For quality critiques, the best way is to see what the person says about their critiques. Some just say “I will do a critique!”, it might be not that elaborate. Some might say “I will focus on the flow, plot holes, or something else if you specify.” those might be a bit more elaborate. Usually, if they say they are harsh then you know it might be elaborate. But some people can just be mean so you never know.

Some include a list of their critiques in their book, you can check them out. For example in my critique book I have a list of completed work I did, just so that people can check it out and get an idea of what I do.

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When finding someone, ask them what type of things they critique and see if they’re consistent with their comments in regards to what they’ve said they would look at. Some people aren’t that great at being consistent while others are :wink:

It’s something to be aware of

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Hi and welcome to Wattpad! :slight_smile:

The best way to get a critique is to find them through the Find a Critic thread. There are a lot of people who don’t always do their end of the bargain, so you can try to find those that have simple payments like a follow or adding their book to your reading list. But if you can’t find someone to do it, post your own advert. Of course, this will mean that it changes from finding a critic to a critique exchange (you do theirs, they do yours). But to make sure it happens properly, you want to add in that they have to do their side of the bargain first before you do yours. This way, it’s not like cheating. You know?

The rate threads aren’t all that great at finding feedback as, like you said, are mainly one sentence stuff, but I do recommend trying out the critique threads in the Improve Your Writing club. :wink:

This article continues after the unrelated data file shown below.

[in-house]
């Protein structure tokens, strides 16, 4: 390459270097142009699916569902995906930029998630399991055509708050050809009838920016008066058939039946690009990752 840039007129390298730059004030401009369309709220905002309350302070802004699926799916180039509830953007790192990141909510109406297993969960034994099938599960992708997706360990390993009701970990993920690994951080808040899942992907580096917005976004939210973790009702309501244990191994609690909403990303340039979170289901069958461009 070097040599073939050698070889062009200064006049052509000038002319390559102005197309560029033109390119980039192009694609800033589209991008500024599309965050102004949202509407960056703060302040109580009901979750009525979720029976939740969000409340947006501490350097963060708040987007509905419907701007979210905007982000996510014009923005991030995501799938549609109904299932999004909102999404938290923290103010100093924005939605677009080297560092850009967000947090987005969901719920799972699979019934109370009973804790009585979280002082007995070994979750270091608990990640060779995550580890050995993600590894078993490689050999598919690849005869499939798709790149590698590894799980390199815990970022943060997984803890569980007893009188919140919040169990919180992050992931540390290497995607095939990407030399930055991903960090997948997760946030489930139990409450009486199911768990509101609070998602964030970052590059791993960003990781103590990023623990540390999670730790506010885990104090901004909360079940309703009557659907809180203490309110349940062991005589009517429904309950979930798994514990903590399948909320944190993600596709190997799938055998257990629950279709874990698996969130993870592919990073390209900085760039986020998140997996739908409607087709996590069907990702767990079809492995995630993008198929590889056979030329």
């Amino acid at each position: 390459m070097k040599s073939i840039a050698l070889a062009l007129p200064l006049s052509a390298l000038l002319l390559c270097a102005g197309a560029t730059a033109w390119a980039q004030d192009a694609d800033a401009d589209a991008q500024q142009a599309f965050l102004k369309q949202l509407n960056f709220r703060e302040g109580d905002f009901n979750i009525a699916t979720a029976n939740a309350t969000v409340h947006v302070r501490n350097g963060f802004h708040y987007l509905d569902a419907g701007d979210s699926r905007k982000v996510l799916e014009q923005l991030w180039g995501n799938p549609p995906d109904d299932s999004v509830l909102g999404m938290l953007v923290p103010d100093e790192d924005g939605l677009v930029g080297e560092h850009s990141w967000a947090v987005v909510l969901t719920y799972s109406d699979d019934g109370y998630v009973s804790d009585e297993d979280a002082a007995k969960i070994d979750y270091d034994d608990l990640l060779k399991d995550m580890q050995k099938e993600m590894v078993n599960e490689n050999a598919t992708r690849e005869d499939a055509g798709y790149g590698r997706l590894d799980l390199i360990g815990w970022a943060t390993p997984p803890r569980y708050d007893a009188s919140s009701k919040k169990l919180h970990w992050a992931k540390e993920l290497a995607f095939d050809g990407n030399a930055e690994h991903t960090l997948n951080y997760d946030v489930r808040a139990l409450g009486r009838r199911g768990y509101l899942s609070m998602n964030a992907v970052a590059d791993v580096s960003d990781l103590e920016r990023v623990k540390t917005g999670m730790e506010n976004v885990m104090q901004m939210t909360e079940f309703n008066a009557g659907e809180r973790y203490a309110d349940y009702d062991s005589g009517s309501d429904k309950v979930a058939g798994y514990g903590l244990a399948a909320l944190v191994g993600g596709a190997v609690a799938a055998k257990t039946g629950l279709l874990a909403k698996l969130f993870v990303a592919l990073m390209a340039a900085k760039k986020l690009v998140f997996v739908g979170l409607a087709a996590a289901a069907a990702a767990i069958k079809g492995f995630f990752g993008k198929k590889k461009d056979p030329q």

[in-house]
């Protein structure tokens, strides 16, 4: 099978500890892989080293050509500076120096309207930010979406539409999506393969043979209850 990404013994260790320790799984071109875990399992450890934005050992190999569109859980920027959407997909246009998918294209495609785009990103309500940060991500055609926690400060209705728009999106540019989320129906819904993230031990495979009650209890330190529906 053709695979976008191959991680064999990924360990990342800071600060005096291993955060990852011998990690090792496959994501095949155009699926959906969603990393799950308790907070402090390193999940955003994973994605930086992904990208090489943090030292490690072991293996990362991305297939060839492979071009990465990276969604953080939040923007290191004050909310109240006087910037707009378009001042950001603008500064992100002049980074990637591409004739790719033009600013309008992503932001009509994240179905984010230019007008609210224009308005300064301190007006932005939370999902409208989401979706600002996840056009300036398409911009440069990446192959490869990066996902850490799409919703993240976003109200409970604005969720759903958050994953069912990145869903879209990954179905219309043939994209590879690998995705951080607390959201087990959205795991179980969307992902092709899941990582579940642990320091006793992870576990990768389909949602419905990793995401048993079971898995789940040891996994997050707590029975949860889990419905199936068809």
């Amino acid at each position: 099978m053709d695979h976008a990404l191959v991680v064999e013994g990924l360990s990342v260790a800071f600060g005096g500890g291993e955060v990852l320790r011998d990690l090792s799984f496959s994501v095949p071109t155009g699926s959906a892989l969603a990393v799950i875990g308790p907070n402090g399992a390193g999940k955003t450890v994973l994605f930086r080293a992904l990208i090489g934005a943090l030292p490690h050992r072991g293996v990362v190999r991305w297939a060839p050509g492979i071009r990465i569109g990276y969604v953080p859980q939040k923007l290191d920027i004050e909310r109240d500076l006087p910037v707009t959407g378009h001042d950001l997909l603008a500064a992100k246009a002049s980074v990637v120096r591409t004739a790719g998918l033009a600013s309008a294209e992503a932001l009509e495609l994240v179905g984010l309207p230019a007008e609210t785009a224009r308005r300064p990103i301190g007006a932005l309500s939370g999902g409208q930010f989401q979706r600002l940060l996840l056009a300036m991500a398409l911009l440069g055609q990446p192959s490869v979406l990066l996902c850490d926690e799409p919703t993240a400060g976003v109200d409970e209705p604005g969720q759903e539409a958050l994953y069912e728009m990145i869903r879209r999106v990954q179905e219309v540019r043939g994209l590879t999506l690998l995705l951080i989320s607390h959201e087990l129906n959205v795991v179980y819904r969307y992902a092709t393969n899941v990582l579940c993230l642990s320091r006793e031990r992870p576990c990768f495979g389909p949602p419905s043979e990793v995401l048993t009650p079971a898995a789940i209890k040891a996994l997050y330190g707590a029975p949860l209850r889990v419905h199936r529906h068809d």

Most critiques I’ve gotten are very helpful. They usually do a couple paragraphs for the overall story and other things regarding mistakes, and it is well worth it. I have, however, experienced some half-assed critiques or too-opinionated critiques that weren’t all that helpful, but I hardly experience these. I think the last time it happened was like a year ago, so… it doesn’t happen often. But two of the major ones that came to mind was some guy who didn’t even read my story (or it seemed like it) as they were like, “Who is the character? You need more character development.” Even though the name of the MC was in the chapter… like five times. And plus, if that wasn’t enough, their name was on the summary. And they never explained why I needed character development or where I needed it. That was my half-assed experience.

Another person was like, “Why did he ask her if she’s okay? Obviously she’s not fine… her fiance died! I think this needs to be rewritten.” Even though what this person was referring to was a normal, human interaction. Have you ever been sad or crying and someone asked, “Are you okay?” Because I have, even though it’s obvious that I’m not okay. And that’s what happened in the story… xD The same person also told me that the last name of another character seemed too forced, even though I’ve met people who have “too forced” last names… Haha So that was my too-opinionated experience.

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Honestly, the best way I’ve gotten solid critiques was to team up with a critic, become “buddies” and critique each other’s work. And be real about it. This is such a fickle way to get honest critiques because some will just give “good/positive” critiques in order to get better critiques in return.